As someone with over a decade of experience in remote work, the greatest loss and challenge is missing the ability to grab a fellow employee for a quick question or joint brainstorming session.
One of the best office designs I ever had the opportunity to use was at a management consulting firm. We knocked out the exterior wall of a conference room, put in couches and whiteboards, and christened it the creative area.
If you were working on a project, you could park yourself in that space and anyone walking by could stop in for a quick round of input. We developed some of our best answers to complex incentive compensation questions in that space thanks to the comments from a wide variety of employees. It was nothing formal, and that was a big secret to its success.
Below are five things missing in our current work environment, and new ideas for how to remedy the losses.
Let’s set the stage: a mid-level manager needs to spend some political capital to get support for a particular endeavor. It might be convincing someone in legal to reconsider a particular redlined clause in a customer contract, or getting finance to pre-approve an expense that is out of the standard policy.
These are better done face-to-face and are part of any company. Politics at work is not necessarily a bad thing. As Granger, Neville, and Turner put it in their paper, Political Knowledge at Work, Conceptualization, Measurement, and Applications to Follower Proactivity: “Knowledge about others is a defining characteristic of interpersonal relationships... understanding others at work, especially others in positions of power and authority like leaders is a pathway to gaining power and influence.”
Short questions that don’t require formal meetings, but need to be quickly answered:
Stopping a member of the professional services team to ask for a quick update on a specific implementation, or someone in customer support about a client’s current mood before asking them to be a reference.
Seemingly embarrassing questions that a new member of the team has, but they don’t want to call too much attention to their lack of knowledge. Anything from “where can I find this information?” to “How would you approach this challenge?” It is easier to ask a quick question than try to schedule time with someone.
Finding five minutes with a member of the executive team can also be a great way for an employee to not only be known (since we are all working on our career paths) but also for the exec to acquire some unvarnished knowledge from the field. I always requested a desk near the coffee station or on a busy pathway when we shifted to an open office floor plan.
While others wanted a secluded corner, I used the foot traffic to get more done in a day than others could do in a week. During the time it took the new machine to make someone a custom cup of coffee, I could get a short answer and move on. If I needed to focus, a bright red pair of Beats headphones provided the external signaling to leave me alone (and I always had a fresh cup of caffeine as well).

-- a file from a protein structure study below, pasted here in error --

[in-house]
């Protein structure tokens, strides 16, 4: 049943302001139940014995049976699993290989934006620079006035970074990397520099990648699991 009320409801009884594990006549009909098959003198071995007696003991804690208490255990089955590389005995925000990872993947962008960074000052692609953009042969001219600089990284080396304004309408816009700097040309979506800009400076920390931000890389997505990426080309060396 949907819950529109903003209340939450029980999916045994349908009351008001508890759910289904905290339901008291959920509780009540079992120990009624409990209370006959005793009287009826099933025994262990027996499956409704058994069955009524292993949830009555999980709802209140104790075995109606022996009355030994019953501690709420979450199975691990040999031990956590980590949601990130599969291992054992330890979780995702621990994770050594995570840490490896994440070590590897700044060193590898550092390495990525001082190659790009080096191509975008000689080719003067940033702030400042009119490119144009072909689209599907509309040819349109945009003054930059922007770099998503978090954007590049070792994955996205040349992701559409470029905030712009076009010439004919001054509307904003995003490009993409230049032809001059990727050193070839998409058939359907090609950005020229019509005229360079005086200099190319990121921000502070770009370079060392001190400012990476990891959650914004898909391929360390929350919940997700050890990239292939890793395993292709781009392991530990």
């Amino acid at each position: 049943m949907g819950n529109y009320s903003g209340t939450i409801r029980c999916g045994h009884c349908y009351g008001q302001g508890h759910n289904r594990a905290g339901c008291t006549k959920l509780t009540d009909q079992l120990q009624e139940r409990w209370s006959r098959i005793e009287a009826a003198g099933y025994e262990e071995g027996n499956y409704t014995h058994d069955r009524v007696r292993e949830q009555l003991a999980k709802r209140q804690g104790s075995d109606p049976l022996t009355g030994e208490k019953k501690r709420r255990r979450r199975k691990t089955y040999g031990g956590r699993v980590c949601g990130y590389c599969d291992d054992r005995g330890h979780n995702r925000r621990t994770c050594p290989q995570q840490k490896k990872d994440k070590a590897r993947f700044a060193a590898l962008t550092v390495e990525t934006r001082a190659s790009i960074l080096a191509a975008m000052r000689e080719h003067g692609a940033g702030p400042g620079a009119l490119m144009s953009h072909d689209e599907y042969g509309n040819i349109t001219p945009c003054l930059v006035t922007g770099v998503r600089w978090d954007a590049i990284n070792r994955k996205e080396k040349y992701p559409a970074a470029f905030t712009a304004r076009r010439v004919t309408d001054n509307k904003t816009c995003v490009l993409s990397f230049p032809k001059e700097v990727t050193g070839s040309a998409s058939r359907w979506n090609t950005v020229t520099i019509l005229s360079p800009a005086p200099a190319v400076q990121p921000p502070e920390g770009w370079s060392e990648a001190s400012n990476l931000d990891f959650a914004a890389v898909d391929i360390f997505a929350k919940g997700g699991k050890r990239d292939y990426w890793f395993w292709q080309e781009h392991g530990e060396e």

As I started to put my thoughts together for this piece, I found a series of publications in the American Journal of Roentgenology—Hallway Conversations in Physics. They run a series of short pieces summarizing research (with citations) that can be consumed in a quick read. In the way a Ted Talk is less than 20 minutes but provides great value, these short journal articles summarize cutting edge research in a quickly digestible format. Those Hallway conversations in the workplace need to continue as companies contemplate a more distributed workforce as a permanent model.
So, how do you change the culture?
First, and most importantly, do NOT try to replace the Hallway Conversation with another meeting. Grady (2013) describes the source of modern worker misery as “a global epidemic of bad, inefficient, overcrowded meetings that is plaguing the world’s businesses.”
In the book Managing Meetings in Organizations, research is presented showing that, “the mere number of meetings can affect employee well-being (e.g., Rogelberg, Leach, Warr, & Burnfield, 2006).” and “Regardless of meeting effectiveness, the mere existence of a meeting can already represent a stressor as meetings interrupt the workflow and consume valuable work time (Luong & Rogelberg, 2005).” You can also grab a copy of Patrick Lencioni’s Death by Meeting.
Identify the most important “Hallway Conversations” you need to replace:
- Incidental learning
- Quick requests
- Mentorship help
- Cross-departmental interactions
- Social interaction (don’t discount this one. Our work families are important to all of us.)
Determine how you can replicate, replace, or substitute. I have a few simple rules that I am trying to follow right now:
- If an email is on its third back-and-forth - pick up the phone.
- If a meeting doesn’t have an agenda, push back.
- If a meeting doesn’t end with a to-do for you, ask why you are included
- If someone sends you a chat (Slack, iMessage, Hangouts, Chatter, etc.) see if you can answer it quickly.
Nothing says you can’t do a 5-minute video call. I love the /Zoom functionality in Slack. If I am in a Slack conversation at work, I will drop a Zoom invite and link up with someone quickly. I try to make myself open to anyone in the company for a quick conversation because I never know what short discussion will lead to our next innovation, our next new customer, or our next great employee finding a better path for their own career.
Keep the Hallways open for conversation.